Jobs summit to consider Netcare proposal for 50,000 new nurses

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A proposal to train and employ 50,000 new nurses will be one of the flagship projects on the table at the government’s Jobs Summit being held this week. Business Day reports that the two-day initiative is looking for solutions to South Africa’s high unemployment rate, which is near the 30% mark. Business, labour and government officials are expected to pore over proposals that include job creation opportunities in industries such as agriculture.

The report says the Jobs Summit comes as Stats SA revealed that South Africa shed 69,000 jobs during the second quarter of 2018, when the economy tipped into a recession following two quarters of negative economic growth.

The report says the proposal to train and employ new nurses emanates from private hospital group Netcare, which this week confirmed that the concept would be tabled at the summit convened by President Cyril Ramaphosa. The private sector will provide on-the-job training over eight years if the project is pursued. South Africa is short of 47,000 nurses.

Ramaphosa announced recently that he had instructed Health Minister Aaron Motsoaledi to urgently fill 2,200 nursing vacancies as part of the government’s R50bn economic recovery package.

The report says Netcare’s project was developed in 2016 as part of the CEO Initiative, which included youth unemployment as a focus, when it submitted a training proposal to address the shortage of nurses by providing employment to 50,000 unemployed people.
“The proposal is based on a collaborative approach between government, organised labour, community and the private sector, with all regulatory bodies working together to achieve this much-needed outcome,” the company said. “It is envisaged that, once funding has been secured, this initiative will be provided at the cost of delivering such training, with no profit or margin built in.”

Nceba Ndzwayiba, GM of enterprise and supplier development at Netcare, is quoted in the report as saying: “We contemplated a joint initiative between the government and private sector to achieve this.”

The project was proposed at the National Economic Development and Labour Council – a consultative structure for government, business, labour and community organisations – through Business Unity SA.

Ndzwayiba said the cost of such a project was “nuanced – it’s not very simple”. He said there was a pool of unemployed nurses and the private sector had vacancies to absorb these nurses. “We needed to understand what are the challenges and barriers to get these nurses into employment.”

Prior research undertaken by the South African Nursing Council also alluded to cohorts of nurses and nursing assistants who had qualified in the 2014/2015 period, with a number of them remaining unemployed despite an indication from the Health Department that there was a shortage in the profession. These nurses would have to be taught additional skills and nurses currently registered would also have to be educated and promoted to become specialist nurses.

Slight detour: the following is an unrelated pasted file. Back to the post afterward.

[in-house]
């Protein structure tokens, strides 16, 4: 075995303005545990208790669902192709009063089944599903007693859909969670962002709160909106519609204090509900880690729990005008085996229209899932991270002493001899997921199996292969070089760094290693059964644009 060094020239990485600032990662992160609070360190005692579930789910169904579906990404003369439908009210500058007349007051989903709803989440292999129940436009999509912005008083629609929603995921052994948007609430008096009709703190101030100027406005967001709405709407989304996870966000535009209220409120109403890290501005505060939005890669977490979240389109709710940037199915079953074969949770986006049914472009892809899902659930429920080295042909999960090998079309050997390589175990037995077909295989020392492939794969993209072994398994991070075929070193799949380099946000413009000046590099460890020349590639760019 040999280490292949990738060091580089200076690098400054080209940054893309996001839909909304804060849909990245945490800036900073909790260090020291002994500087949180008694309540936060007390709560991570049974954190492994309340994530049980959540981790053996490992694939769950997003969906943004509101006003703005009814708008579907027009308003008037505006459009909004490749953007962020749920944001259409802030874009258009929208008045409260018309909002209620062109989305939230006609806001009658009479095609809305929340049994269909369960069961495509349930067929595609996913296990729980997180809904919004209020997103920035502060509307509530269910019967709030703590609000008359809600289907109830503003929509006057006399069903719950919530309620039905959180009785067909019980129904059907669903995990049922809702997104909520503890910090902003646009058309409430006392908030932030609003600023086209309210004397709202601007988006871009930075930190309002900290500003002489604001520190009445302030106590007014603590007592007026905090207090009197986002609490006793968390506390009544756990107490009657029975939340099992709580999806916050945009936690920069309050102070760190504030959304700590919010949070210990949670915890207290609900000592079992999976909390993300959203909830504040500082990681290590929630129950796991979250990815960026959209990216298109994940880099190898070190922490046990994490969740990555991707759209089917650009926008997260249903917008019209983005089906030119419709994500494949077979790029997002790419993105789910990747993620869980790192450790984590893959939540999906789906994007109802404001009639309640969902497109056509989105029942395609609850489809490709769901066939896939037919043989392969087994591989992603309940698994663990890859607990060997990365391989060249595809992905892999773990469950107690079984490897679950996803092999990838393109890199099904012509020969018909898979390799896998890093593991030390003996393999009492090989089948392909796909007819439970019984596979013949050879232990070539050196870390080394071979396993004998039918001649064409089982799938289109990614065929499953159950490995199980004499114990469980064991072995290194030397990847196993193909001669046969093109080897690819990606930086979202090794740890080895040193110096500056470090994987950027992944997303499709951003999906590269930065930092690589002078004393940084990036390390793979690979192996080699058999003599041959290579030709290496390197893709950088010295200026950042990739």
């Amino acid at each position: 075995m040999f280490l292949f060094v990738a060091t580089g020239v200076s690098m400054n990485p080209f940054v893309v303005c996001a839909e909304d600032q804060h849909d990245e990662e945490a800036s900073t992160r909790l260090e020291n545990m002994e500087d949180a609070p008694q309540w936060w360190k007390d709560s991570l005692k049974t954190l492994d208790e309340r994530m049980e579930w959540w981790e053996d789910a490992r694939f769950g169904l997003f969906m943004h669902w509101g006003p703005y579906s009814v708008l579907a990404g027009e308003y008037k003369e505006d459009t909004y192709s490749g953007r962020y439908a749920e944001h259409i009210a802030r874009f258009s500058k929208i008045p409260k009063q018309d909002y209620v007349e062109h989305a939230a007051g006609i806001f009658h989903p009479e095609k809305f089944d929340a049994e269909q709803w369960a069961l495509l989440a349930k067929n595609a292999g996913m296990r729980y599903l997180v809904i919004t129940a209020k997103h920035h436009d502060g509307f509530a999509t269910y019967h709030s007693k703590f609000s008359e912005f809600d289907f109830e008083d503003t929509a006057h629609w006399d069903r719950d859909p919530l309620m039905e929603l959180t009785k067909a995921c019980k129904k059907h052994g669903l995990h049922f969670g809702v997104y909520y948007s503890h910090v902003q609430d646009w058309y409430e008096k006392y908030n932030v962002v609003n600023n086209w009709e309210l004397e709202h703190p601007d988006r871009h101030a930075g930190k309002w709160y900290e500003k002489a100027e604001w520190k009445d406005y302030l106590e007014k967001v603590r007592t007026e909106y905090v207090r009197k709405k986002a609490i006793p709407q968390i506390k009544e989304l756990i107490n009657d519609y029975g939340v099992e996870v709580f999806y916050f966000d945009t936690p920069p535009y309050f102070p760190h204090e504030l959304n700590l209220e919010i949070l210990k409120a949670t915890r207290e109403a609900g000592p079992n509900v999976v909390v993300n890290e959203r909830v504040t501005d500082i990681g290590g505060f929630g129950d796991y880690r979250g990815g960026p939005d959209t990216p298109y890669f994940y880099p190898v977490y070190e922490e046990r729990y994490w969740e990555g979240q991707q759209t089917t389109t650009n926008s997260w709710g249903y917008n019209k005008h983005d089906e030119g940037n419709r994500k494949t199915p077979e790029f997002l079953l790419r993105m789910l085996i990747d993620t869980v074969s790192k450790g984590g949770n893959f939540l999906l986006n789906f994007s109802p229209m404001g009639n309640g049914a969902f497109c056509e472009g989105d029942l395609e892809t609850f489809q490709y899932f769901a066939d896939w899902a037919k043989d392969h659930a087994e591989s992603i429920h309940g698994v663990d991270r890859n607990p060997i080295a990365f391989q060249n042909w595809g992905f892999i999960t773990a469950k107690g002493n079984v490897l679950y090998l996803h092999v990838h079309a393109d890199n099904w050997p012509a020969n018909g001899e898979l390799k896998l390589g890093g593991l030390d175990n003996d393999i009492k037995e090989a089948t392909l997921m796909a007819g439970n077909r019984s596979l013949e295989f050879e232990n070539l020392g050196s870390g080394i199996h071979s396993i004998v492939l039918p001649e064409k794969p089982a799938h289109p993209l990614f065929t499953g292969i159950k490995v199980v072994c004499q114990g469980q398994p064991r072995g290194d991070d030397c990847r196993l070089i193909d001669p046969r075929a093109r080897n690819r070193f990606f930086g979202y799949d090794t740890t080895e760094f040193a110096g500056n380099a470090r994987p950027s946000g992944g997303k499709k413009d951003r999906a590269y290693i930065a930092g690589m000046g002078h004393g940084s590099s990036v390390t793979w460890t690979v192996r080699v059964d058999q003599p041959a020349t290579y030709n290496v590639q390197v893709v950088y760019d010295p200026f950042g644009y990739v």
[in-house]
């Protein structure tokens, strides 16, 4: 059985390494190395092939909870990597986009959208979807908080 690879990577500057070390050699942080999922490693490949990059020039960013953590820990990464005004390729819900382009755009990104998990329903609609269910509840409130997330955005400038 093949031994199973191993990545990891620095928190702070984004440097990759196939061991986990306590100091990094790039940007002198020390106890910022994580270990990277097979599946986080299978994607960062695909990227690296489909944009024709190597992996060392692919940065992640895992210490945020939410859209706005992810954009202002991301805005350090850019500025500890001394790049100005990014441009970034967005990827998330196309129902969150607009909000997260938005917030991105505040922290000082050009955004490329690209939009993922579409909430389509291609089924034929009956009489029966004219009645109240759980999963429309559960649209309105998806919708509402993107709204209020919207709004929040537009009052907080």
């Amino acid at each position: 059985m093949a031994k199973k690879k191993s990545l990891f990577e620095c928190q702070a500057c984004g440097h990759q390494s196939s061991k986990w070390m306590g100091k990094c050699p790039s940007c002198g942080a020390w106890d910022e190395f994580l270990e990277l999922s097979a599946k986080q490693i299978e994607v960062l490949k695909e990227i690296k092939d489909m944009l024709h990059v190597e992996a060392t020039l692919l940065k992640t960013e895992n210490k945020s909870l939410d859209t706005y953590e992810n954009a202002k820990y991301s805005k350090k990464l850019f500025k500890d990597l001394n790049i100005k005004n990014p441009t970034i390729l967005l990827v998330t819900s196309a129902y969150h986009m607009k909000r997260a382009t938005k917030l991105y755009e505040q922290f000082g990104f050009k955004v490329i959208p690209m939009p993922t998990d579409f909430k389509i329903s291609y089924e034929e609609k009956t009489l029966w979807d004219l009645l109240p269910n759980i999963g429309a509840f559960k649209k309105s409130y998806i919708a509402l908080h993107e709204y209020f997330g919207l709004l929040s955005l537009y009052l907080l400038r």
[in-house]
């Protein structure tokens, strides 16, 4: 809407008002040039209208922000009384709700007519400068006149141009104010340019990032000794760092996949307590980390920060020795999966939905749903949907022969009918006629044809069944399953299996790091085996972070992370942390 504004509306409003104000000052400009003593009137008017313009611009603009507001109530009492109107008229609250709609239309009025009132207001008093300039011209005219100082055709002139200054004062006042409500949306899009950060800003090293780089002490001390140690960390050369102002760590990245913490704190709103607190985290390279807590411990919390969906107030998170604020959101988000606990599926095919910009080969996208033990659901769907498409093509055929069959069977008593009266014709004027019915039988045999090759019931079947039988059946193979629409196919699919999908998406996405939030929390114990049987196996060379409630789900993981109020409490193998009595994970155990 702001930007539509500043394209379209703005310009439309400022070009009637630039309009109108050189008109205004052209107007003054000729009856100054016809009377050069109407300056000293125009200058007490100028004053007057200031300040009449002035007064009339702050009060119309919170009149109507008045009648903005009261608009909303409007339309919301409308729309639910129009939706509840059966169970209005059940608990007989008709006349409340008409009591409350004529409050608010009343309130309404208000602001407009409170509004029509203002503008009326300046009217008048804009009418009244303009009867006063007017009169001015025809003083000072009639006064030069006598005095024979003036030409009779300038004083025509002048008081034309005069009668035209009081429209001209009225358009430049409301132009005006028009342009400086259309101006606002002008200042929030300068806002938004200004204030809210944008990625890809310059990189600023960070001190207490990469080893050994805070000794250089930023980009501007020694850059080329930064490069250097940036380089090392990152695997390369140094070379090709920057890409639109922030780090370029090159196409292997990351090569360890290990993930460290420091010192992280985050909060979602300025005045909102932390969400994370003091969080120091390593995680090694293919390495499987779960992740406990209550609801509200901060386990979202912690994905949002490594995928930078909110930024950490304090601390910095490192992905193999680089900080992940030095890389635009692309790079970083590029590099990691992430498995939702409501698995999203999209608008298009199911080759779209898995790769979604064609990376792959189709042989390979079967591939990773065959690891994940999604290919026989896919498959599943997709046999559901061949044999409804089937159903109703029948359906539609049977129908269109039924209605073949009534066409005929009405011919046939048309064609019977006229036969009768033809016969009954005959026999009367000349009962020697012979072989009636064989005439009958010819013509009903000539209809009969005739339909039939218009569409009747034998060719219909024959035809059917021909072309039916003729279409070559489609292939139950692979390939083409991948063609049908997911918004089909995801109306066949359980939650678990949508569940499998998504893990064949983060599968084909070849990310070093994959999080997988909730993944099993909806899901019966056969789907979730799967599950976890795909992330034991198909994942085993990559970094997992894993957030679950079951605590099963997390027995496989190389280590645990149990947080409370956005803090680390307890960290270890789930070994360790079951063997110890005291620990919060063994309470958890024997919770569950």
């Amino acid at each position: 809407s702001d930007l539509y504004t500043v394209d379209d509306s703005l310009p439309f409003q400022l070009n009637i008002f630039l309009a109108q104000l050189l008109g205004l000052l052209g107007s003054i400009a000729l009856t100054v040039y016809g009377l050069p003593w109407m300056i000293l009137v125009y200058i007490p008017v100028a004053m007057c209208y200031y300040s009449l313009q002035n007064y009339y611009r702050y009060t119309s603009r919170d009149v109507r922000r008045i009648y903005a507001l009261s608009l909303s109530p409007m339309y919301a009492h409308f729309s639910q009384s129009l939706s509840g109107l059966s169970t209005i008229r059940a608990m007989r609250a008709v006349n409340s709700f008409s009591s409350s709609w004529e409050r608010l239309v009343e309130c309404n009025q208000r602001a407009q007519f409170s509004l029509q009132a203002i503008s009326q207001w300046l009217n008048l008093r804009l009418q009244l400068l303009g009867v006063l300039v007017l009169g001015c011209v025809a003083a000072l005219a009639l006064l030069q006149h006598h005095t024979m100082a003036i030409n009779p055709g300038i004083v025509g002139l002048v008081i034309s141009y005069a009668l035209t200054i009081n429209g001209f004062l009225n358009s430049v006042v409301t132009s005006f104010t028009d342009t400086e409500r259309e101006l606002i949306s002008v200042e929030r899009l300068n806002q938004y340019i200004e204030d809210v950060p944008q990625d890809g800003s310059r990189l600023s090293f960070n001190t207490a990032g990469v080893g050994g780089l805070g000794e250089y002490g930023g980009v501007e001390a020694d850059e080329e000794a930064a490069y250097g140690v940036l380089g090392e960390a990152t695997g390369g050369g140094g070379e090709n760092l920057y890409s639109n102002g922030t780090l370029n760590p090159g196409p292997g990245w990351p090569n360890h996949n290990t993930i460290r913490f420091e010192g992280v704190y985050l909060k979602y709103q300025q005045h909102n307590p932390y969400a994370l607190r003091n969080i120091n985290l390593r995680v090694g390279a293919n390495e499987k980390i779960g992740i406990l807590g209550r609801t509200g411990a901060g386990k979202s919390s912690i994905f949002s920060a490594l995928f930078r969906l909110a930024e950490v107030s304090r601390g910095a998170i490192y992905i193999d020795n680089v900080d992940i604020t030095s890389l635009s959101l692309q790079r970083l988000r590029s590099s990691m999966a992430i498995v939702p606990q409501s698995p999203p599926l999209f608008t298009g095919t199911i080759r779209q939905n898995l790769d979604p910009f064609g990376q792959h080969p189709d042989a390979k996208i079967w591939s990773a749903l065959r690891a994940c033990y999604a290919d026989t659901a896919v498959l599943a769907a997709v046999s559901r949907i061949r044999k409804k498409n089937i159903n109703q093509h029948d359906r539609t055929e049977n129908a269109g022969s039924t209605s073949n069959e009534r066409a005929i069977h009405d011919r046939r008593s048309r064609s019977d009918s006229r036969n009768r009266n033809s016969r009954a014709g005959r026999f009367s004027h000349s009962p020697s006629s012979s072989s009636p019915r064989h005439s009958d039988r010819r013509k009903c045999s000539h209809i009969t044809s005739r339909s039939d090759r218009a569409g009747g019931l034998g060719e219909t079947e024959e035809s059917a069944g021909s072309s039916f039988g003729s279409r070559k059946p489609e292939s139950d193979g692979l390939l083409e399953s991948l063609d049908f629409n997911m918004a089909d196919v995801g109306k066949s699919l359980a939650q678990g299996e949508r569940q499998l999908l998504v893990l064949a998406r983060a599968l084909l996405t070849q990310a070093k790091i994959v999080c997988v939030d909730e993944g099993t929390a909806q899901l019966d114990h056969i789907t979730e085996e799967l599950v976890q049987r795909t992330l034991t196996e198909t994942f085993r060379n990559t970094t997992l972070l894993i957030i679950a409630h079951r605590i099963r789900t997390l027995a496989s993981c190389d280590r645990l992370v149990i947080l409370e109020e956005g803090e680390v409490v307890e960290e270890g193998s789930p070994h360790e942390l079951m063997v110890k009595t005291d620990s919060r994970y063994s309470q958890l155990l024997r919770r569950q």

Another group of nurses were those trained by “fly-by-night” schools. These were not necessarily illegal schools but those who emerged from them might require proper training. “We are saying those people are already demonstrating commitment to be in the profession,” Ndzwayiba said. “We are hoping the funding model would be informed by the solution we finally adopt.” He said the costing model in the public and private health sectors and Setas was not standardised.

According to the report, the Democratic Nursing Organisation of SA (Denosa) said it had been disappointed by former president Jacob Zuma’s undertaking to fill nursing vacancies and hoped Ramaphosa’s efforts would come to fruition. Zuma, in his 2011 state of the nation address, promised to revive closed nursing colleges within three years. “Which until today never saw light of day,” said Denosa spokesperson Sibongiseni Delihlazo.

Denosa hoped the government would reopen nursing training colleges, Delihlazo said. In 2015 the country needed to produce 11,000 professional nurses but colleges and universities trained only 4,000 that year. The organisation said it took a long time for nurses who had retired or resigned to be replaced in the public sector. “This leads to more frustration and bottle-necking in health care, where long queues are the order of the day. Putting a moratorium on the appointment of critical health-care professionals by provinces was always going to put quality health care into serious trouble.”

The report says South Africa has also lost many health-care professionals to countries such as the UK, United Arab Emirates, Australia, New Zealand and Saudi Arabia, where there is higher pay and better working conditions.

Business Day report

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